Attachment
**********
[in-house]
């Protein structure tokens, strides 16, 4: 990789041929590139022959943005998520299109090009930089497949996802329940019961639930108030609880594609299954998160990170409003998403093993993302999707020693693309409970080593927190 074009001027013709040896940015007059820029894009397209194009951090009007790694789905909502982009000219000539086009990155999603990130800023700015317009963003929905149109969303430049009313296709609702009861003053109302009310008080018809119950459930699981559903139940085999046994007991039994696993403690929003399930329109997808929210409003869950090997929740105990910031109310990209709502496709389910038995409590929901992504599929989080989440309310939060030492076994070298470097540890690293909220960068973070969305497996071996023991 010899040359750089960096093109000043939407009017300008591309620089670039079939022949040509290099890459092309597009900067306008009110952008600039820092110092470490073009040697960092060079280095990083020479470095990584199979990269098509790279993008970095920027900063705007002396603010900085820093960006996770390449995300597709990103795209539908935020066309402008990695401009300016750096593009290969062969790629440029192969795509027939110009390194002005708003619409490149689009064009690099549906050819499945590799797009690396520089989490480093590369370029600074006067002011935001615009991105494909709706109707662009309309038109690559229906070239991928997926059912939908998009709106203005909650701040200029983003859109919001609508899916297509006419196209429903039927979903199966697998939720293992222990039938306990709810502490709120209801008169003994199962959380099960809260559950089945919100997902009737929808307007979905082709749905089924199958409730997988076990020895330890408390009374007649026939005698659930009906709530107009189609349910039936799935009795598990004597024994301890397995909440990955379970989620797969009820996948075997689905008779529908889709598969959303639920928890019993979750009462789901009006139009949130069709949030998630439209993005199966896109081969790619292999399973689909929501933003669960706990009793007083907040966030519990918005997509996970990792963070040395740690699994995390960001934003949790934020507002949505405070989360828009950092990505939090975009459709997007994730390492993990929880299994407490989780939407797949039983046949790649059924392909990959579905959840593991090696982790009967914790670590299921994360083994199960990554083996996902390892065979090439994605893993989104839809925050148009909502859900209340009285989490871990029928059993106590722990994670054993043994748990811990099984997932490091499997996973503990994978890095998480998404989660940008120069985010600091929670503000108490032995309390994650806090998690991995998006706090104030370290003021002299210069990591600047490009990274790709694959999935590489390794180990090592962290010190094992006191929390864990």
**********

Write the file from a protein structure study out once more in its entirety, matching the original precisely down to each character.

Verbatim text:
[in-house]
């Protein structure tokens, strides 16, 4: 990789041929590139022959943005998520299109090009930089497949996802329940019961639930108030609880594609299954998160990170409003998403093993993302999707020693693309409970080593927190 074009001027013709040896940015007059820029894009397209194009951090009007790694789905909502982009000219000539086009990155999603990130800023700015317009963003929905149109969303430049009313296709609702009861003053109302009310008080018809119950459930699981559903139940085999046994007991039994696993403690929003399930329109997808929210409003869950090997929740105990910031109310990209709502496709389910038995409590929901992504599929989080989440309310939060030492076994070298470097540890690293909220960068973070969305497996071996023991 010899040359750089960096093109000043939407009017300008591309620089670039079939022949040509290099890459092309597009900067306008009110952008600039820092110092470490073009040697960092060079280095990083020479470095990584199979990269098509790279993008970095920027900063705007002396603010900085820093960006996770390449995300597709990103795209539908935020066309402008990695401009300016750096593009290969062969790629440029192969795509027939110009390194002005708003619409490149689009064009690099549906050819499945590799797009690396520089989490480093590369370029600074006067002011935001615009991105494909709706109707662009309309038109690559229906070239991928997926059912939908998009709106203005909650701040200029983003859109919001609508899916297509006419196209429903039927979903199966697998939720293992222990039938306990709810502490709120209801008169003994199962959380099960809260559950089945919100997902009737929808307007979905082709749905089924199958409730997988076990020895330890408390009374007649026939005698659930009906709530107009189609349910039936799935009795598990004597024994301890397995909440990955379970989620797969009820996948075997689905008779529908889709598969959303639920928890019993979750009462789901009006139009949130069709949030998630439209993005199966896109081969790619292999399973689909929501933003669960706990009793007083907040966030519990918005997509996970990792963070040395740690699994995390960001934003949790934020507002949505405070989360828009950092990505939090975009459709997007994730390492993990929880299994407490989780939407797949039983046949790649059924392909990959579905959840593991090696982790009967914790670590299921994360083994199960990554083996996902390892065979090439994605893993989104839809925050148009909502859900209340009285989490871990029928059993106590722990994670054993043994748990811990099984997932490091499997996973503990994978890095998480998404989660940008120069985010600091929670503000108490032995309390994650806090998690991995998006706090104030370290003021002299210069990591600047490009990274790709694959999935590489390794180990090592962290010190094992006191929390864990």